In operation, the polyolefin layer is applied to the secondary backing by conventional means such as, for example, by extrusion coating. The polyolefin may be melted in any conventional extrusion apparatus generally known in the art and discharged as a curtain of polyolefin material onto a moving web of the woven polyolefin secondary backing. Generally, the extrusion die is maintained at a temperature from about 400° F. to about 700° F., depending upon the polyolefin utilized, the thickness of the layer of polyolefin desired, the rate of advance of the secondary backing web, etc. Preferably, the extrusion temperature ranges from abut 580° F. to about 625° F.
The layer of latex is interposed between the primary backing and the polyolefin layer which has been applied to the secondary backing. This may be accomplished by conventional means such as, for example, by roll coating, spraying, brushing, doctor blading, or otherwise applying the latex to either the primary backing or the layer of polyolefin. Such methods of application are well-known in the art. After the latex has been applied, the primary backing is brought into contact with the layer of polyolefin which is carried on the secondary backing, and the resultant assemblage is thereafter laminated together.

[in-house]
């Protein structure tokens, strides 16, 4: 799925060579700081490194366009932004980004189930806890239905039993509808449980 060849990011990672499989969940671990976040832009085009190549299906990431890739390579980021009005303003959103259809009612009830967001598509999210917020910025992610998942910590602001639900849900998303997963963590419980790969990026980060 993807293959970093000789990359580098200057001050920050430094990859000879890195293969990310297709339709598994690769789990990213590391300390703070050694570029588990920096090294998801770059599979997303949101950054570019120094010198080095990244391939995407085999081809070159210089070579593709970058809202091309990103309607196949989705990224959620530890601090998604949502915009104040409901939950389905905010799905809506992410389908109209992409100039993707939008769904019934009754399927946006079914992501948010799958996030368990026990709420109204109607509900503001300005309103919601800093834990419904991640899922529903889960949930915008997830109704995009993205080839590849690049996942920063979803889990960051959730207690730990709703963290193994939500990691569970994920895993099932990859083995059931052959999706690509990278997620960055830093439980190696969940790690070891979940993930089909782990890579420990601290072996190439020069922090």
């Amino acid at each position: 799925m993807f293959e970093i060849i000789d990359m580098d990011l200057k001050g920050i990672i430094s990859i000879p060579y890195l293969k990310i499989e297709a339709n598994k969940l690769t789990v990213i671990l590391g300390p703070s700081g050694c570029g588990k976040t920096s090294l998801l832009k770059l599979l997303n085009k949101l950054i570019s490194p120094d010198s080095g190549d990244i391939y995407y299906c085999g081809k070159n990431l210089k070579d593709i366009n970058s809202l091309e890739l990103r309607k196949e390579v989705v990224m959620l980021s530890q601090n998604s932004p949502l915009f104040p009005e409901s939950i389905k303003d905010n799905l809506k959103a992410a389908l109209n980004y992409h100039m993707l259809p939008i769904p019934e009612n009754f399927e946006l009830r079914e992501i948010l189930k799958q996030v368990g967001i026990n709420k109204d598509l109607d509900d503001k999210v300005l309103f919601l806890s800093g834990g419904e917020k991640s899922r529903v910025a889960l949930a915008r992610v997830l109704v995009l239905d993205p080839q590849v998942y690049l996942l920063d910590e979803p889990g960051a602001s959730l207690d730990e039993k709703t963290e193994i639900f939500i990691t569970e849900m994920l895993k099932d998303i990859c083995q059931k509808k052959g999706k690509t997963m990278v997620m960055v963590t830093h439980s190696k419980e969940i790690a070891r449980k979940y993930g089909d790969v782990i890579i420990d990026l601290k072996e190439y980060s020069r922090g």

The lamination process employed will depend upon the nature of the latex interposed between the primary backing and the polyolefin layer. Where the latex is an adhesive, the lamination process may comprise merely compressing the assemblage between a series of rolls or a belt press. Where the latex is to be cured, the lamination process conveniently will include heating the assemblage. Typical lamination pressures range from about 10 pounds per linear inch to about 200 pounds per linear inch. Where the assemblage is to be heated in order to cure the latex during the lamination process, temperatures up to about 350° F. may be employed. Methods for laminating the tufted carpet laminae according to the present invention are well-known in the art.